WPA3 now protects your WiFi network from two new types of attacks. The vulnerabilities discovered in WPA2 led the standardization bodies to set to work to create a new, secure cipher.
This is how WPA3 arrived in our routers. This standard, however, did not get off to a good start, as it also had many vulnerabilities. Gradually, these have been patched, and new protections have been introduced against two new types of attack.
There are more and more routers with WiFi 6 and WPA3 on the market, with prices already under $50. Motherboards, laptops, and cell phones launched in the last year also support both standards. The WPA3 standard is constantly being improved.
Thus, in December 2019, WPA3 received its first major update of improvements, patching evil twin attacks when using EAP-TLS, EAP-TTLS, or EAP-PEAP. In December 2020 it included other new features against several attacks that were active in the network. In total, there are four attacks that the standard now protects against, but the WiFi Alliance has only detailed two of them.
Operating Channel Validation (OCV)
The first is Operating Channel Validation (OCV). Attacks that take advantage of network discovery systems, which do not require validation, have been used by hackers for years. One of the attributes exploited by KRACK attacks was the Operating Channel Information (OCI), which allows the access point and the device to know the frequencies, bandwidth, and maximum power that can be used in communication. In the absence of OCI authentication, man-in-the-middle attacks can be carried out.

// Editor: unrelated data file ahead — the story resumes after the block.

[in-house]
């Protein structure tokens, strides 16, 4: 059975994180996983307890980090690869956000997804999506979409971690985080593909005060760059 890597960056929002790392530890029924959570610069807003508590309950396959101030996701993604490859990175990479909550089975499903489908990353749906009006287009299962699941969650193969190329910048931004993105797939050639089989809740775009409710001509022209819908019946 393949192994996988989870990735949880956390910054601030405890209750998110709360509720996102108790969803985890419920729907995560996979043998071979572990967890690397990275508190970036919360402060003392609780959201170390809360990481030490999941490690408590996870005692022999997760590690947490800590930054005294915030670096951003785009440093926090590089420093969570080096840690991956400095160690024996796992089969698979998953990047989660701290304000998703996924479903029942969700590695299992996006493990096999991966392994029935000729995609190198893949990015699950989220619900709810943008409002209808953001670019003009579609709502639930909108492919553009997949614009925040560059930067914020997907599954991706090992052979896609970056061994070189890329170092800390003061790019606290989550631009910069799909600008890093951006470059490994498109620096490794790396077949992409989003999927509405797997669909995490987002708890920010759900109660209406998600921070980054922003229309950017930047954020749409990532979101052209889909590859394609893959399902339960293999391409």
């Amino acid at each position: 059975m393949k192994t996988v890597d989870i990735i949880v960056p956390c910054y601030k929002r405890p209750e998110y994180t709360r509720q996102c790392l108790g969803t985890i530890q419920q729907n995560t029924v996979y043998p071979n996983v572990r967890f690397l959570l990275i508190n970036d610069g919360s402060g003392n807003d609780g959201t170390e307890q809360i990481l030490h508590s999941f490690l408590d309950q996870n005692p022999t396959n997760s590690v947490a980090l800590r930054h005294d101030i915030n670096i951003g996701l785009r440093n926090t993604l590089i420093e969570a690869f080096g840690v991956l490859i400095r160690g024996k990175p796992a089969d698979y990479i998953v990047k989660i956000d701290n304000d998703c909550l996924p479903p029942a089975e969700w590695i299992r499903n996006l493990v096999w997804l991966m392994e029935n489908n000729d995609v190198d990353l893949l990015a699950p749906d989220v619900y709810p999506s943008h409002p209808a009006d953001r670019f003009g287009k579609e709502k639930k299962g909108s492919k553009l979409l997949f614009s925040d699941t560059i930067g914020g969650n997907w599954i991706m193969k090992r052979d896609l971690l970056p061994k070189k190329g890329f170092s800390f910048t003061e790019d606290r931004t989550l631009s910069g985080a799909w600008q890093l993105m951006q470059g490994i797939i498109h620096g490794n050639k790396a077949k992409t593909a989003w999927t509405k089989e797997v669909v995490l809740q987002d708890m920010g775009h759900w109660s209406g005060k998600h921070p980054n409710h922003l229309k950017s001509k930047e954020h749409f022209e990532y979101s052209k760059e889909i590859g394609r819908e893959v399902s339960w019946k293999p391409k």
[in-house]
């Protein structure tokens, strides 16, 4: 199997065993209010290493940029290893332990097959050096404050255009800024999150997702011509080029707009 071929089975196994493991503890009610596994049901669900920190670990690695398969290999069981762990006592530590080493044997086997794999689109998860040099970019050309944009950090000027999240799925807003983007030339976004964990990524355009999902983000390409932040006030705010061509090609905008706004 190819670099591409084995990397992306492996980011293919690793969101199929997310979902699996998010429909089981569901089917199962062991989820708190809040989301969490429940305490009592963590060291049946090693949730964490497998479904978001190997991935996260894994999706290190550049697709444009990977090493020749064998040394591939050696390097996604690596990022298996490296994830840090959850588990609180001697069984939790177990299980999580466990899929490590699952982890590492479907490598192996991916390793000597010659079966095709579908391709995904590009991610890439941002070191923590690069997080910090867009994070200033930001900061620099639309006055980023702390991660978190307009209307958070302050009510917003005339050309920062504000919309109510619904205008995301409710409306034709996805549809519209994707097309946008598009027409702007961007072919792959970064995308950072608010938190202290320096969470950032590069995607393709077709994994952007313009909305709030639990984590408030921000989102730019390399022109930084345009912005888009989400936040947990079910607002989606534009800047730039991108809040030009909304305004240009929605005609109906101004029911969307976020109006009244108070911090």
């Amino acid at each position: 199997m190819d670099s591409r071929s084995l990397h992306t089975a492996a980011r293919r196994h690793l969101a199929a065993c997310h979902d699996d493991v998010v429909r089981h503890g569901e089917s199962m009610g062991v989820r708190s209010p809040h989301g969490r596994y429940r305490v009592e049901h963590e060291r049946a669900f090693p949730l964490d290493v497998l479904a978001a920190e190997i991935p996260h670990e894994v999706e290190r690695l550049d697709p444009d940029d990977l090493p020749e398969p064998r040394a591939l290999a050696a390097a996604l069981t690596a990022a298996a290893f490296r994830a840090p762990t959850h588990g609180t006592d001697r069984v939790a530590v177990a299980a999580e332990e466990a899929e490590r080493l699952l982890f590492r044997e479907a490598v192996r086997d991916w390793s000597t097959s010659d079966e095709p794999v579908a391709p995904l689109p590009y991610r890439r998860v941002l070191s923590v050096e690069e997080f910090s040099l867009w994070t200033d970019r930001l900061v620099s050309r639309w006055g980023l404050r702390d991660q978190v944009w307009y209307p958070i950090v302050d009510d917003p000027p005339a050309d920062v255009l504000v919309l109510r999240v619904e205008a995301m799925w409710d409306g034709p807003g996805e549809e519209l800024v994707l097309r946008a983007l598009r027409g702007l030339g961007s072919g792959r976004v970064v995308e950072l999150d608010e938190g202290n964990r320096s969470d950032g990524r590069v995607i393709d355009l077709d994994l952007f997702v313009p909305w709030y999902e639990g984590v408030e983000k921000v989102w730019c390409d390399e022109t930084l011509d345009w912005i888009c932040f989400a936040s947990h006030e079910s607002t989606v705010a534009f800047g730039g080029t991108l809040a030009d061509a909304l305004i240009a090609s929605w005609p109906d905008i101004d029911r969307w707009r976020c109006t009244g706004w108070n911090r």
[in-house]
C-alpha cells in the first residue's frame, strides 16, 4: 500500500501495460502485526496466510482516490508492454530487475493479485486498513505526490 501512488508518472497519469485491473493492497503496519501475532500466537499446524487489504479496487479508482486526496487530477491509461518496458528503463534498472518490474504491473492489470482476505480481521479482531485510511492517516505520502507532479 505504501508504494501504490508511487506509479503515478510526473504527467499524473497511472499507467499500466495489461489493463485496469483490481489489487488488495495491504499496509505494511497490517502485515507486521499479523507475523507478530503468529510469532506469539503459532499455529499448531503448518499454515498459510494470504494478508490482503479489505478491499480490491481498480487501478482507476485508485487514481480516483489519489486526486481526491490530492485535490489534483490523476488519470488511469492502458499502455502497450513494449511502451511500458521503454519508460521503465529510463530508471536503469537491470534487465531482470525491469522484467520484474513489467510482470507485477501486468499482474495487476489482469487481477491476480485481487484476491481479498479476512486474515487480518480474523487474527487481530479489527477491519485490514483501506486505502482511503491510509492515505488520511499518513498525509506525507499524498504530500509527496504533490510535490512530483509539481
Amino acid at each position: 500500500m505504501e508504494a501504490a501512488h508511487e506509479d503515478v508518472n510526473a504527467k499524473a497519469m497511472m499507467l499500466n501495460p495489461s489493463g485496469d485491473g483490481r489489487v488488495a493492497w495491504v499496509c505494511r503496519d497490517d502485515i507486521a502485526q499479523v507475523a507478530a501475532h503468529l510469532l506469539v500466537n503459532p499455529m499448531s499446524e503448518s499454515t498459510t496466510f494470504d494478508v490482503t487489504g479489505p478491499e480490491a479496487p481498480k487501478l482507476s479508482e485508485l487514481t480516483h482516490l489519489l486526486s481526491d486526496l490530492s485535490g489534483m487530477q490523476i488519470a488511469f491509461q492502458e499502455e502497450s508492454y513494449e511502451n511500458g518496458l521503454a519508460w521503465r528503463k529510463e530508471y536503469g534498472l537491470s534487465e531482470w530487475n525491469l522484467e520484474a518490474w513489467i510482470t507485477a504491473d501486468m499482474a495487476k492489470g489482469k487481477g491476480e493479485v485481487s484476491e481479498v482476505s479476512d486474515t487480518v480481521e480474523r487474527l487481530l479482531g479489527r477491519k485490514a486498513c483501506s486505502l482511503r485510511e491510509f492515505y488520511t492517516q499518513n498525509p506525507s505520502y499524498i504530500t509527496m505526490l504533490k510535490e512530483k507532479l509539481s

Therefore, WPA3 introduces Operating Channel Validation, which verifies the OCI to avoid any possible man-in-the-middle attack. In the image, we can see how, if the information received by the access point (the router for example) does not match the channel on which it is being received, the confirmation is aborted. Thanks to this, an attacker will not be able to position himself to carry out a man-in-the-middle attack.
The second protection feature is called Beacon Protection. With this protection measure, an access point provides its clients with a Beacon Integrity Key (BIK) during the association process and adds an integrity check message to each frame that is sent. As a result, clients associated with the access point can verify the integrity of every little piece of data that reaches them, thus preventing tamperings, such as forcing a device to use more power, reduce speed, or change channels.
With these small improvements, the standard is gradually becoming more secure and robust, fighting against the dictionary attacks that could be carried out with WPA2, which required a complex and long password to avoid being cracked by brute force attacks. The power of today’s graphics cards, or the possibility of hiring servers for computing tasks, means that passwords of less than 10 characters can be cracked in a matter of hours or days at most with a correct dictionary if we use WPA2.